fizzle out

fiz·zle out
F f


    • US Pronunciation
    • US IPA
    • UK Pronunciation
    • UK IPA
    • [fiz-uh l out]
    • /ˈfɪz əl aʊt/
    • /ˈfɪz.əl ˈaʊt/
    • US Pronunciation
    • US IPA
    • [fiz-uh l out]
    • /ˈfɪz əl aʊt/

Definitions of fizzle out words

  • verb without object fizzle out to make a hissing or sputtering sound, especially one that dies out weakly. 1
  • verb without object fizzle out Informal. to fail ignominiously after a good start (often followed by out): The reform movement fizzled out because of poor leadership. 1
  • noun fizzle out a fizzling, hissing, or sputtering. 1
  • noun fizzle out Informal. a failure; fiasco. 1
  • intransitivephrasal verb fizzle out diminish 1
  • intransitivephrasal verb fizzle out fail 1

Information block about the term

Origin of fizzle out

First appearance:

before 1525
One of the 28% oldest English words
1525-35; earlier fysel to break wind, frequentative of *fise < Old Norse fīsa to break wind; akin to feist

Historical Comparancy

Parts of speech for Fizzle out


fizzle out popularity

A pretty common term. Usually people know it’s meaning, but prefer to use a more spread out synonym. About 63% of English native speakers know the meaning and use word.
This word is included in each student's vocabulary. Most likely there is at least one movie with this word in the title.

fizzle out usage trend in Literature

This diagram is provided by Google Ngram Viewer

Synonyms for fizzle out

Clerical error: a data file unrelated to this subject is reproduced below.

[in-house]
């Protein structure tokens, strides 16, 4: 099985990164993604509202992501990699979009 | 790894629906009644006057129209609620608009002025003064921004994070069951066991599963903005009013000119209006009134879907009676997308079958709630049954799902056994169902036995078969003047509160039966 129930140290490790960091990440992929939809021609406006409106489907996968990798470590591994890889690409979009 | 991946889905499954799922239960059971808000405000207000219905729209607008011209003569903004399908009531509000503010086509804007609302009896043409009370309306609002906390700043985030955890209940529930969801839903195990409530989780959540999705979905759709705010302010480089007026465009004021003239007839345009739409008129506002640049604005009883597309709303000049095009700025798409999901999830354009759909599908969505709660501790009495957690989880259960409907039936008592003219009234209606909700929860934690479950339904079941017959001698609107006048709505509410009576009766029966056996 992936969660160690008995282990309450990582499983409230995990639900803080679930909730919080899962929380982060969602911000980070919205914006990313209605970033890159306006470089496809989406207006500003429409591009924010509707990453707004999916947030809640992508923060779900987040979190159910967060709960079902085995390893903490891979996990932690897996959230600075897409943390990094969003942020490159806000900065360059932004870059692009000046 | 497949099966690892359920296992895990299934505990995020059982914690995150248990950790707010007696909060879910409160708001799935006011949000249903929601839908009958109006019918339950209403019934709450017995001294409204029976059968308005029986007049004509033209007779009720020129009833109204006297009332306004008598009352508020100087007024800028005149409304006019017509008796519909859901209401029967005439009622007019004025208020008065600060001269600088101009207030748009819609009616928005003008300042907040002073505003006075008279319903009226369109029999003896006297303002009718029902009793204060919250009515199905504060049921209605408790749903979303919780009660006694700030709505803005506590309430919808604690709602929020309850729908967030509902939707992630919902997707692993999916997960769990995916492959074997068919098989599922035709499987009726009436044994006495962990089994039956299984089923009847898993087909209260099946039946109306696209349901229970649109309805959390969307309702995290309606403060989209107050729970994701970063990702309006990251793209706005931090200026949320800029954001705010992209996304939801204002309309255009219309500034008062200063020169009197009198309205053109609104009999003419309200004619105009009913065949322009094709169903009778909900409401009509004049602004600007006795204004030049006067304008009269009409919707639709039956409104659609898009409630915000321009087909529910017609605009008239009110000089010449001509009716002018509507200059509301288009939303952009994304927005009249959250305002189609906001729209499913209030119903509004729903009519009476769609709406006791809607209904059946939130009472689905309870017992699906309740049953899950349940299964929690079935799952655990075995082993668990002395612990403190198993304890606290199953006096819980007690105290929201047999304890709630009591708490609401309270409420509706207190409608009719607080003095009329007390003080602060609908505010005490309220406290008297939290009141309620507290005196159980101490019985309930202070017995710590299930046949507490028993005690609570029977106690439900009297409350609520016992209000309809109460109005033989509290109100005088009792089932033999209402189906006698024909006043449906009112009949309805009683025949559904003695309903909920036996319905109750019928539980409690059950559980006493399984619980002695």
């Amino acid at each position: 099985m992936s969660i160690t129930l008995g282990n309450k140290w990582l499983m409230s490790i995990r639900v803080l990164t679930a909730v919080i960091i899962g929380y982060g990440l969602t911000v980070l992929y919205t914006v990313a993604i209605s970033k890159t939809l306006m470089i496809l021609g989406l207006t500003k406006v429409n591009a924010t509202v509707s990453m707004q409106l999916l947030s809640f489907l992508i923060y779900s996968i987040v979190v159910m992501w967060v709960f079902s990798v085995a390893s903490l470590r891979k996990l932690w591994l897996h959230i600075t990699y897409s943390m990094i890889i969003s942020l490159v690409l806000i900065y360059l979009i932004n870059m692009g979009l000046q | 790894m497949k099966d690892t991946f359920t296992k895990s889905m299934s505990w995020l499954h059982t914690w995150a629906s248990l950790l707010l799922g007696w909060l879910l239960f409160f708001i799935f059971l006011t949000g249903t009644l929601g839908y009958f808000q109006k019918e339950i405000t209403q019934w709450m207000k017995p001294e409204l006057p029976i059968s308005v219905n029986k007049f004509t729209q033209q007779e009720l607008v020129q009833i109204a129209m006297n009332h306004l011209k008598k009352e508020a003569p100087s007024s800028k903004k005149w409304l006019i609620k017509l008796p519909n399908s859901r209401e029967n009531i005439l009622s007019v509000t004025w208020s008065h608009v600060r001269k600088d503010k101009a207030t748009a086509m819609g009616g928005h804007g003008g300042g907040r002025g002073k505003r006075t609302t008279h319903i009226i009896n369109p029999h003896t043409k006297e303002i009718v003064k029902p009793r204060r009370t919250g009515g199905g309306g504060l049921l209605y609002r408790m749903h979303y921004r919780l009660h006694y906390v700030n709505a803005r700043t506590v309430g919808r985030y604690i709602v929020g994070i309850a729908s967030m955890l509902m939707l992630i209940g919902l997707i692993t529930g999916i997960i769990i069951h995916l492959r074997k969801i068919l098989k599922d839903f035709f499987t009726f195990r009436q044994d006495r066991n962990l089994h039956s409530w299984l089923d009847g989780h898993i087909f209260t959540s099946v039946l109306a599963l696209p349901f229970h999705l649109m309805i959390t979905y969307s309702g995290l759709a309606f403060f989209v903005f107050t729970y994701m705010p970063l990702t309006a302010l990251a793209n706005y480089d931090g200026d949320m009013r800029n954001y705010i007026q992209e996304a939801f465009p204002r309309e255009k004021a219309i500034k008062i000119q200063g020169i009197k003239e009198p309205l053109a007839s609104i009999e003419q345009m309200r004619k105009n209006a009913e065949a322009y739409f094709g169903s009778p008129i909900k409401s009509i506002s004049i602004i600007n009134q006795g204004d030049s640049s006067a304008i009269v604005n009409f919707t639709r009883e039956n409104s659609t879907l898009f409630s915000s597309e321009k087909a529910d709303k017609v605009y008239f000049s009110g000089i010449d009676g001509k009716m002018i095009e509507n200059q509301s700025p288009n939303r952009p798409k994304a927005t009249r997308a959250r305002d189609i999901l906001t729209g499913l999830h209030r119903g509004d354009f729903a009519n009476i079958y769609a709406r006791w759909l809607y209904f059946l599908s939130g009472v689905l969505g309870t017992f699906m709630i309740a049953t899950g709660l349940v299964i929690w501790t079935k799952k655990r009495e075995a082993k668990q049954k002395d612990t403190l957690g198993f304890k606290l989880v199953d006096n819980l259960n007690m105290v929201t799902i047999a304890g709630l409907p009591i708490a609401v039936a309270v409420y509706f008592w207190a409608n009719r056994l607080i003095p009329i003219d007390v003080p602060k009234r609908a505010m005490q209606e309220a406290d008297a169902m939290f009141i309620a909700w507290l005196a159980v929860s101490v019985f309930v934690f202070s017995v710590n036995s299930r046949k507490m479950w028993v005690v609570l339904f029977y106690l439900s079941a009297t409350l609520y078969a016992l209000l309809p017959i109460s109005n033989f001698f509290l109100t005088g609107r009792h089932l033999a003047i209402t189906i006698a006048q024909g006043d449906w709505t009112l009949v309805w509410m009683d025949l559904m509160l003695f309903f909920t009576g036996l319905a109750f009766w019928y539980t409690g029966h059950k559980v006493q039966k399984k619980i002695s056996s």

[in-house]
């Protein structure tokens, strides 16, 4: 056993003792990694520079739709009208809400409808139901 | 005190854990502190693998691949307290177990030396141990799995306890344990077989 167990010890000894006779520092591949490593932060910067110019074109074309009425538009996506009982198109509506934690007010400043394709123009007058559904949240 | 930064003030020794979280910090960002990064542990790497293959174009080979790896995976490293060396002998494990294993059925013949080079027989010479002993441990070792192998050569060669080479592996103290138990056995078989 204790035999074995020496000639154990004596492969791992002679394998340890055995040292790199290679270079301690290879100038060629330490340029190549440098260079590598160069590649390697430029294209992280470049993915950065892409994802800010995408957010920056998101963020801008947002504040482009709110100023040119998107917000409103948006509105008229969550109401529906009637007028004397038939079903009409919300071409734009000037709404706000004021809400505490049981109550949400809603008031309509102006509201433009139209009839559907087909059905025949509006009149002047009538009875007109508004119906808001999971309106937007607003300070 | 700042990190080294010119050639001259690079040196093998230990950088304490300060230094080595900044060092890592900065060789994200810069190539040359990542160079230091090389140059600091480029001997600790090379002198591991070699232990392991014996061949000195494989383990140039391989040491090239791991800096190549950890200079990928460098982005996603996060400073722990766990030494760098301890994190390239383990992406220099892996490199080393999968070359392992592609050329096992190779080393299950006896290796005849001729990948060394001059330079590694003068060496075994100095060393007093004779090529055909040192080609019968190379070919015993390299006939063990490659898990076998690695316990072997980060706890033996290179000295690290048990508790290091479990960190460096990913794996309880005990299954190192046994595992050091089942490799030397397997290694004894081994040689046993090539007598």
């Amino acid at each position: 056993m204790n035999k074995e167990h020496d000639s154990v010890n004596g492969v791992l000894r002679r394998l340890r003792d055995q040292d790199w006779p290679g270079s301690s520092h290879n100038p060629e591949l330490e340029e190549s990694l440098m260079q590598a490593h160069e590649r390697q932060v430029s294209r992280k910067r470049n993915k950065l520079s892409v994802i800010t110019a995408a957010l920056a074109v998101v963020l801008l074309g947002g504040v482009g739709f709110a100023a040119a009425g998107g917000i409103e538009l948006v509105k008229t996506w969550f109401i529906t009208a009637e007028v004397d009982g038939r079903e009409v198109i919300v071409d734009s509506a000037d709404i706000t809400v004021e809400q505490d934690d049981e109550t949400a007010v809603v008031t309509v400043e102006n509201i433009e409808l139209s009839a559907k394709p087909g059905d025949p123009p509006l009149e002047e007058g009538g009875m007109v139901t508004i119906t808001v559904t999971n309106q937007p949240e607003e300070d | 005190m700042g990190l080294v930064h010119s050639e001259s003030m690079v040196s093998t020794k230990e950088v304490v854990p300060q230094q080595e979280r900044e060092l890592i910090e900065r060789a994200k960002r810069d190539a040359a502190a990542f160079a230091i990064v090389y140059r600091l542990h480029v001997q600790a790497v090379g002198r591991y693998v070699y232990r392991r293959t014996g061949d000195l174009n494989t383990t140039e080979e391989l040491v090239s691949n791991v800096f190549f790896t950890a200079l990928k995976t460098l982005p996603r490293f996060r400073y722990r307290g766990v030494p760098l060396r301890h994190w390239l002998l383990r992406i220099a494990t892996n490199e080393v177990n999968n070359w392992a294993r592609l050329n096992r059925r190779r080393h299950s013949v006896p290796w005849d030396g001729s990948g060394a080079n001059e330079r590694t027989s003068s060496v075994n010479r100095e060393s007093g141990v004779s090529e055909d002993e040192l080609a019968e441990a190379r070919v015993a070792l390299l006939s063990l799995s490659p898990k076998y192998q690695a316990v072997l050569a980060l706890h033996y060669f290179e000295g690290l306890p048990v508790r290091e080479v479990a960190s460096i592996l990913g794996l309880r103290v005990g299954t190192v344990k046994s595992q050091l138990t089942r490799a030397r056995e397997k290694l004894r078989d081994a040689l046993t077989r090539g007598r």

verb fizzle out

  • cease — If something ceases, it stops happening or existing.
  • dissipate — to scatter in various directions; disperse; dispel.
  • finish — to bring (something) to an end or to completion; complete: to finish a novel; to finish breakfast.
  • pass — to move past; go by: to pass another car on the road.
  • peter out — to diminish gradually and stop; dwindle to nothing: The hot water always peters out in the middle of my shower.

Antonyms for fizzle out

verb fizzle out

  • commence — When something commences or you commence it, it begins.
  • increase — to make greater, as in number, size, strength, or quality; augment; add to: to increase taxes.
  • grow — to increase by natural development, as any living organism or part by assimilation of nutriment; increase in size or substance.
  • improve — to bring into a more desirable or excellent condition: He took vitamins to improve his health.
  • prolong — to lengthen out in time; extend the duration of; cause to continue longer: to prolong one's stay abroad.

See also

Matching words

Was this page helpful?
Yes No
Thank you for your feedback! Tell your friends about this page
Tell us why?